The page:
The investigation concluded, "... the ISAF member involved in this incident complied with the laws of armed conflict and rules of engagement and acted reasonably under the circumstances."
While the intended targets of the Taliban attack were Uruzgan's Governor and a militia leader named Matiullah Khan, the Taliban also stormed the offices of local radio and television stations, leading to Khpalwak being killed while hiding in a bathroom by American troops that came to sweep out the Taliban.
Local reporters are the ones who are in the most danger, according to press activist Abdul Mujeeb Khalvatgar, executive director the NAI Supporting Open Media in Afghanistan.
Khpalwak is the third Pajhwok reporter and the third BBC reporter to be killed in Afghanistan. Working for the BBC, Mirwais Jalil died in Kabul in the civil war of the 1990s. During the War in Afghanistan, Abdul Samad Rohani was killed by an unknown gunman in Lashkargah, Helmand Province June 2008. Like Khpalwak, Rohani worked for both Pajhwok and the BBC Word News. Pajhwok reporter Janullah Hashimzada was killed in the remote Khyber area August 2009.
The incident raised continuing concerns about the civilian casualties in the War in Afghanistan.
The Los Angeles Times said, "The incident points up the daily dangers faced by Afghans who work for foreign organizations, as well as Afghan civilians in general, particularly those living in a broad swath of Afghanistan's restive south."
Peter Horrocks, director of BBC Global News, said: "Ahmed Omed's death further highlights the great dangers facing journalists who put their lives on the line to provide vital news from around the world. It is essential that journalists are given the best possible protection whilst reporting in dangerous situations so that the world can hear their stories."
Reporters Without Borders said, "This mishap has highlighted the constant danger for civilians and journalists, who are often at the center of the fighting." The press freedom and safety organisation held NATO and the Taliban responsible for Khpalwak's death.
- "Ahmed Omed Khpulwak". Committee to Protect Journalists. 28 July 2011. Retrieved 4 November 2011.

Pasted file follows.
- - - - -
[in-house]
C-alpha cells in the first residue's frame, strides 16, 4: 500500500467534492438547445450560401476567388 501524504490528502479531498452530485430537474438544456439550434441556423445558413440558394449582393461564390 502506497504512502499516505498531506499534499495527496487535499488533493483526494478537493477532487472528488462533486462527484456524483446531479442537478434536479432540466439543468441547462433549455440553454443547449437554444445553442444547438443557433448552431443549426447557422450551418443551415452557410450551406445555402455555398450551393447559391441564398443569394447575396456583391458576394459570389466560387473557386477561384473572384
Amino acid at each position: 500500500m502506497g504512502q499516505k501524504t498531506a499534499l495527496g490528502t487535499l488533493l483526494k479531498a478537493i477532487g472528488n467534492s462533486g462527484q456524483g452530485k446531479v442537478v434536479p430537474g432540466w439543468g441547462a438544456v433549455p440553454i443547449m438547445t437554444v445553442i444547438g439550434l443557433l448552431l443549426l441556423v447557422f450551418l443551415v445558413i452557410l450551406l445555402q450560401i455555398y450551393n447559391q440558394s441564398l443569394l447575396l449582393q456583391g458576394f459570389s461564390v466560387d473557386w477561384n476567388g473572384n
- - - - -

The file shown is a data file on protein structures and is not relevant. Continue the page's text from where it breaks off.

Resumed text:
- Plunkett, John (27 July 2011). "BBC journalist killed in Afghanistan". The Guardian. Retrieved 15 August 2011.
- Kakar, Javed Hamim (28 July 2011). "Khpalwak's last contact with Pajhwok". Pajhwok Afghan News.
- Schnellinger, Lisa (3 August 2011). "Afghan journalist's death is a loss for press freedom". Committee to Protect Journalists.
- Sara, Sally (18 September 2011). "Family of killed Afghan journo seeks asylum in Australia". Australian Broadcasting Corporation.
- "Attack on Afghan government compound kills 17". USA Today. Associated Press. 28 July 2011.
- Sara, Sally (28 July 2011). "Deadly Taliban onslaught near Australian base". ABC News.
- "BBC reporter among 21 killed in Afghan attacks". Sydney Morning Herald. Agence France-Presse. 29 July 2011.
- "Nato-led forces killed BBC reporter in Afghanistan". BBC News. 8 September 2011.
- Hyland, Tom (31 July 2011). "Afghan reporter finds no safety in Diggers' zone". Sydney Morning Herald.
- "Afghan journalist was killed by US soldier who mistook him for Taliban". Reporters Without Borders. 9 September 2011.
- Ukman, Jason (29 August 2011). "Did U.S. forces mistakenly kill an Afghan journalist?". The Washington Post.
- Memmott, Mark (8 September 2011). "Afghan Journalist was mistakenly killed by U.S. Soldier, report concludes". NPR.
- Azami, Dawood (28 July 2011). "Remembering Ahmed Omed Khpulwak". BBC News.
- "Pajhwok reporter among 4 dead in Tirinkot attack". Pajhwok Afghan News. 28 July 2011.
- Kakar, Javed Hamim (25 August 2011). "Uruzgan press club to be named after Khpalwak: Governor". Pajhwok Afghan News. Retrieved 3 October 2013.